This program is sponsored by the Clarke Forum for Contemporary Issues and co-sponsored by the Churchill Fund and the departments of anthropology & archaeology, American studies, psychology, environmental studies, and earth sciences. It is part of the Clarke Forum’s Leadership in an Age of Uncertainty Series and its semester theme, Indigeneity in the Americas.

Biography (provided by the speaker)

IMGDan Longboat – Roronhiakewen (He Clears the Sky) is a Turtle Clan member of the Mohawk Nation and a citizen of the Rotinonshón:ni (Haudenosaunee – People of the Longhouse), originally from Ohsweken – the Six Nations community on the Grand River. Longboat is an associate professor in the Read more

Reece Jones

Reece Jones PosterUniversity of Hawaii at Manoa

Violent Borders: The State vs. the Right to Move

Monday, April 16, 2018
Stern Center, Great Room, 7 p.m.

Over 40,000 people died trying to cross a border in the past decade around the world. Jones argues these deaths are part of a long history of states using movement restrictions to protect privileges and to contain the poor. A book sale and signing will follow the presentation.

This program is sponsored by the Clarke Forum for Contemporary Issues and co-sponsored by the Middle East Studies Program, the Departments of Sociology and International Studies and the Security Studies Certificate Program. It is also part of the Clarke Forum’s semester theme, Citizen/Refugee.

Biography (provided by the speaker)

Reece JonesReece Jones is professor of geography at the University of Hawaii and the author two books: Violent Borders: Refugees and the Right to Move (Verso 2016) and Border Walls: Security and the War on Terror in the United States, India, and Israel (Zed Books 2012), four edited books, and over two dozen journal articles. His work has been published in the Guardian, the New York Times, and dozens of other media outlets around the world. He is currently working Read more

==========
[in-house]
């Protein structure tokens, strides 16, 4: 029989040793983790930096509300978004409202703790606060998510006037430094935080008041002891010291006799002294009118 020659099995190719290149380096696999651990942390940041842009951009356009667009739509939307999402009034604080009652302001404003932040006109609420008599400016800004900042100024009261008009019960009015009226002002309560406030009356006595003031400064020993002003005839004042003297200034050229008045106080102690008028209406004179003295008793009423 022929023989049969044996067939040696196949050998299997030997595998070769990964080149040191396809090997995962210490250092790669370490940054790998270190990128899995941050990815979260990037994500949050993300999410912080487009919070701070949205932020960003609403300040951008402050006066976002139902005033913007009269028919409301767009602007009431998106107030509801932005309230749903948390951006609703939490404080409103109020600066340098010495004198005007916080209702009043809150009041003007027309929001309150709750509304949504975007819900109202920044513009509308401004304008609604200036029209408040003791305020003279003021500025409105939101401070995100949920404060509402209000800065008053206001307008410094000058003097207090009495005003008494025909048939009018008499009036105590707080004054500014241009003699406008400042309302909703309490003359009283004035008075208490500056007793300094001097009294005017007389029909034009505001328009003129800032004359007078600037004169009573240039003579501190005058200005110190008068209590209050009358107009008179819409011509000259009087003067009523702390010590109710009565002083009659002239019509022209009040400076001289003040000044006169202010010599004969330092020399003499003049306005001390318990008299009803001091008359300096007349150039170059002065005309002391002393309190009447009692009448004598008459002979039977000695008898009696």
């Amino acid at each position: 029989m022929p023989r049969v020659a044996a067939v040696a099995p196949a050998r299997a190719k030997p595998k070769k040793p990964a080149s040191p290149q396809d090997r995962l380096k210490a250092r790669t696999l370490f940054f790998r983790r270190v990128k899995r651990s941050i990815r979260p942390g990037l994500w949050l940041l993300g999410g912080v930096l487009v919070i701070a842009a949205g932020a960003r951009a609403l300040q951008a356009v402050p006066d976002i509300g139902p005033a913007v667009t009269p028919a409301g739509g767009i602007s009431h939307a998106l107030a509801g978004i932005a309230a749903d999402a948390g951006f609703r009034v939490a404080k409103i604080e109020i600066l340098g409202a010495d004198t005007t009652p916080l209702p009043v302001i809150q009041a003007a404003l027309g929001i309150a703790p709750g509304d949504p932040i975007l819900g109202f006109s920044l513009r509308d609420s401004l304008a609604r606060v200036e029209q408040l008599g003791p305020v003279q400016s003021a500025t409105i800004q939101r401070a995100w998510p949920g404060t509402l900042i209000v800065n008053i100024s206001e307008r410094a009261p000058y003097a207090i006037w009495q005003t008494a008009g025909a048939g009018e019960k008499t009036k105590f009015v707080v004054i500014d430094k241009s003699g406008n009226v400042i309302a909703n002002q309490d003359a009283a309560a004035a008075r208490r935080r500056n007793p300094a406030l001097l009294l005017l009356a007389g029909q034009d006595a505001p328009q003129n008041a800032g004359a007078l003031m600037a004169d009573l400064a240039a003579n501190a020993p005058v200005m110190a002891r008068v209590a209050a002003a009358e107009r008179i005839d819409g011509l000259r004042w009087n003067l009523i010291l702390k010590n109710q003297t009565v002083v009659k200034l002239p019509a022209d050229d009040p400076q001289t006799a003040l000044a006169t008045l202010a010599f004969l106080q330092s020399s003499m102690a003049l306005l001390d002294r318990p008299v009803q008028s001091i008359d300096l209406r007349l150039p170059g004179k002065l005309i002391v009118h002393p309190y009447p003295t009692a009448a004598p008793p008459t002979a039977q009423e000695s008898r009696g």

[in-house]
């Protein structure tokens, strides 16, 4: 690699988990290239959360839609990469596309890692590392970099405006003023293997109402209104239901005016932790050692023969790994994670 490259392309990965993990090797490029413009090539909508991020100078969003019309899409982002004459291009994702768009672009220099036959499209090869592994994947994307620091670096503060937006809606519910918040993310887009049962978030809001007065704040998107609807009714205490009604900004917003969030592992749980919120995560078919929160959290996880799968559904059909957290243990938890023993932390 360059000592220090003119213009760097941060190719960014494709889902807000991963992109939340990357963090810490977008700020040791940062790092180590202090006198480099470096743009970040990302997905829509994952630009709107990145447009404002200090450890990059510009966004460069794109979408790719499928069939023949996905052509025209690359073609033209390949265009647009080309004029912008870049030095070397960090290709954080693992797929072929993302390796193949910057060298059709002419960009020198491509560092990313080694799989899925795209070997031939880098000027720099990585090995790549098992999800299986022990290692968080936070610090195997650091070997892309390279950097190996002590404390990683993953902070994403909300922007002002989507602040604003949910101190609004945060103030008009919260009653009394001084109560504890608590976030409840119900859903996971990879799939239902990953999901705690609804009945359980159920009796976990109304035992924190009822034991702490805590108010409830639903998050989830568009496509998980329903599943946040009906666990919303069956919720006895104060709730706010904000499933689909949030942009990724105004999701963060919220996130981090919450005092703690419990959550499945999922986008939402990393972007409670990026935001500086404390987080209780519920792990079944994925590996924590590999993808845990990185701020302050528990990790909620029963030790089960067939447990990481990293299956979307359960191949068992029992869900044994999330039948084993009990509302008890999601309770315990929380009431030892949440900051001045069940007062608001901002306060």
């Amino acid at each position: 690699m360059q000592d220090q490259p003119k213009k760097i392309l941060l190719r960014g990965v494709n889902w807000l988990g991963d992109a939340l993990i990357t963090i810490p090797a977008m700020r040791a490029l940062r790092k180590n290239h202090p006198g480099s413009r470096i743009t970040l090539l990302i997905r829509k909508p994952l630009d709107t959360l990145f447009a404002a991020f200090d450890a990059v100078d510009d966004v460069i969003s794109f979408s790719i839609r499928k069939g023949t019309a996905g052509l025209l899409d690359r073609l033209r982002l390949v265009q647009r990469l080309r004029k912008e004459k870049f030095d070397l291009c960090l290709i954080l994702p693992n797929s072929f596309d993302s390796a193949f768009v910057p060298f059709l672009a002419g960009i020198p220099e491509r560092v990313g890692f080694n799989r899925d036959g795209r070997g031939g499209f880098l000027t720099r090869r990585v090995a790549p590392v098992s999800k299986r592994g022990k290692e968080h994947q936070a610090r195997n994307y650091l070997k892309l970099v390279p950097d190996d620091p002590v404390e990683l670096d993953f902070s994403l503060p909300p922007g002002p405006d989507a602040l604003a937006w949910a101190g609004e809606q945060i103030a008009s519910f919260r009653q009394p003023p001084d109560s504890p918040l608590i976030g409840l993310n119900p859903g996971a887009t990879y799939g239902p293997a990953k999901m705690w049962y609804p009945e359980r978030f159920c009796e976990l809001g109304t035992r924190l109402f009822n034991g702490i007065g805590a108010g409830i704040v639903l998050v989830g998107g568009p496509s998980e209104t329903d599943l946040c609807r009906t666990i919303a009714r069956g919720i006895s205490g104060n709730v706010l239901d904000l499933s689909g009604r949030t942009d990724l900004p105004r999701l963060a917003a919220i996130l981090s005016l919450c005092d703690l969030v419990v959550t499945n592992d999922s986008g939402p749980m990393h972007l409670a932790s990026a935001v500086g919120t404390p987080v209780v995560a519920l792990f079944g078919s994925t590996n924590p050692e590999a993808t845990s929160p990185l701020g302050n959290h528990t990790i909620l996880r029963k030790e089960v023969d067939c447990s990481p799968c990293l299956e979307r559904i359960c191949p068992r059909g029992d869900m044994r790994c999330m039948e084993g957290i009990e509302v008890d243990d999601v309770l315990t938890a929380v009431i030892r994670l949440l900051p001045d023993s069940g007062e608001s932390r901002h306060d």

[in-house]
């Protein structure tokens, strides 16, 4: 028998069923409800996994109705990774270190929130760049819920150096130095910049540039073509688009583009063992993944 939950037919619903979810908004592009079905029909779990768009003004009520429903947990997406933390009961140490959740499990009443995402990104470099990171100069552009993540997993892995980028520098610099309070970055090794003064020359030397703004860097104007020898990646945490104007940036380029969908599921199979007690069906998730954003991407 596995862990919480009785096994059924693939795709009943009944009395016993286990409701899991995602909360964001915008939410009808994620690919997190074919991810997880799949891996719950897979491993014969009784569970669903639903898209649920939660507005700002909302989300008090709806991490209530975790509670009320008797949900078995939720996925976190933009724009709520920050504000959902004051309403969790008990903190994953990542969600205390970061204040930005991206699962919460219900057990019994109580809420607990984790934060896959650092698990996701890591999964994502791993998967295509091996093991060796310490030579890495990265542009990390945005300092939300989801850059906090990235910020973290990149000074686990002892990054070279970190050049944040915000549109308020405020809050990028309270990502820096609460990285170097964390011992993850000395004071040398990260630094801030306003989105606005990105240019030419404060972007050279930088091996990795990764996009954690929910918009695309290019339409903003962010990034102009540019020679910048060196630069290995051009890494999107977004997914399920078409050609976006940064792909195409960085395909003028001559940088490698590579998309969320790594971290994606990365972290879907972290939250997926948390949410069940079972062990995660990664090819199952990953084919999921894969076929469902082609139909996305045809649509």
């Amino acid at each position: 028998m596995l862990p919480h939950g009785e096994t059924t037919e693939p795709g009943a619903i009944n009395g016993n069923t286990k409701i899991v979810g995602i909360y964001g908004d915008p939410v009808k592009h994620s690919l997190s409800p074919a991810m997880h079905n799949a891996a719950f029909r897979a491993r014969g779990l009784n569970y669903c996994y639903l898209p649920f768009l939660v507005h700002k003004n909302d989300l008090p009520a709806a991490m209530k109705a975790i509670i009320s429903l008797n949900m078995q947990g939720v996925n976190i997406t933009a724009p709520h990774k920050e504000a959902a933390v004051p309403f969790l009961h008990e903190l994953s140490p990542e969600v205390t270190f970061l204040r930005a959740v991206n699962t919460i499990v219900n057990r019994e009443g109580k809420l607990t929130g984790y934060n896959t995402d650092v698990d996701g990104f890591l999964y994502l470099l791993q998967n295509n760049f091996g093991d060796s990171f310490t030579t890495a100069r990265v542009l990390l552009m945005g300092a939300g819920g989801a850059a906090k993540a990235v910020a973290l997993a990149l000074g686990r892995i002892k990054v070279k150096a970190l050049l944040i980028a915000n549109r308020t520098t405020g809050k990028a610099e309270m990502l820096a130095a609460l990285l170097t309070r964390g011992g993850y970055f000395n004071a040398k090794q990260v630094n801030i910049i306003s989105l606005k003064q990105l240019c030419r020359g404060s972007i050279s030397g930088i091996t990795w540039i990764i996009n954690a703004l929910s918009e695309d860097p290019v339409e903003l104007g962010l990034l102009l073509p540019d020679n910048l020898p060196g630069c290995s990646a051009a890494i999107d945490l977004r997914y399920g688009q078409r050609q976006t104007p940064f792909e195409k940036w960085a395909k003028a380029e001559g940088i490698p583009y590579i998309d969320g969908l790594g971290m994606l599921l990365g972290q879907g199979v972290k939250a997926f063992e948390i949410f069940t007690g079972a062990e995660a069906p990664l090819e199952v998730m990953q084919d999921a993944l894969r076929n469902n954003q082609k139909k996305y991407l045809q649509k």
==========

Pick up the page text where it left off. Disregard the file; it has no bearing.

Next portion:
Nicole Guidotti-Hernández

Guidotti Hernandez PosterUniversity of Texas at Austin

Latinx: The Future is Now

Thursday, April 12, 2018
Stern Center, Great Room, 7 p.m.

This lecture charts out the histories of how we went from using Mexican American and Puerto Rican to Chicano and Nuyorican and then to the latest iterations, Latina/o and now Latinx. While millennials are leading the charge with the Latinx conversation, Guidotti-Hernández argues their boomer intellectual forerunners are often outright resistant to the use of Latina/o let alone Latinx, indicating the futurist potential and political necessity of the term.

This program is sponsored by the Clarke Forum for Contemporary Issues and co-sponsored by the Departments of English,  American Studies, Latin American, Latino & Caribbean Studies, and the Women’s & Gender Resource Center. It is also part of the Clarke Forum’s semester theme, Citizen/Refugee.

Biography (provided by the speaker)

J N e sessionNicole Guidotti-Hernández is associate professor of American Studies and Mexican American and Latina/o studies at UT Austin. She is an expert in Borderlands History after 1846, Transnational Feminist Methodologies, Latinx Studies, and Popular Culture and Immigration.

Her book titled Unspeakable Violence: Remapping U.S.  and  Mexican National Imaginaries, Duke University Press (2011) won the 2011-2012 MLA Prize in Chicana/o and Latina/o Read more

Seeing = Believing?

VR PosterTuesday, April 3, 2018
Anita Tuvin Schlechter Auditorium, 7 p.m.

Panelists

Eitan Grinspun, Columbia University
Steven Malcic, Dickinson College
Tabitha Peck, Davidson College
Graham Roberts, The New York Times
Gregory Steirer (moderator), Dickinson College

Where is computer-generated imaging and sound technology, including virtual reality, going next? Our panel of experts will discuss new developments in these technologies and what they mean for the politics of media production and consumption.

This program is sponsored by the Clarke Forum for Contemporary Issues and co-sponsored by the Departments of English; International Business & Management; Philosophy; the Film Studies Program; and the Churchill Fund. This program was initiated by the Clarke Forum’s Student Project Managers and it is also part of the Clarke Forum’s Leadership in an Age of Uncertainty Series.

Biographies (provided by the panelists)

eitan   previewEitan Grinspun is associate professor of computer science and applied mathematics at Columbia University, and co-director of the Columbia Computer Graphics Group. He was an Alfred P. Sloan Research Fellow and NSF CAREER Award recipient, NVIDIA Fellow and a Caltech Everhart Distinguished Lecturer. Prior to joining Columbia University, he was a research scientist at the Courant Institute of Mathematical Sciences from 2003-2004, a doctoral Read more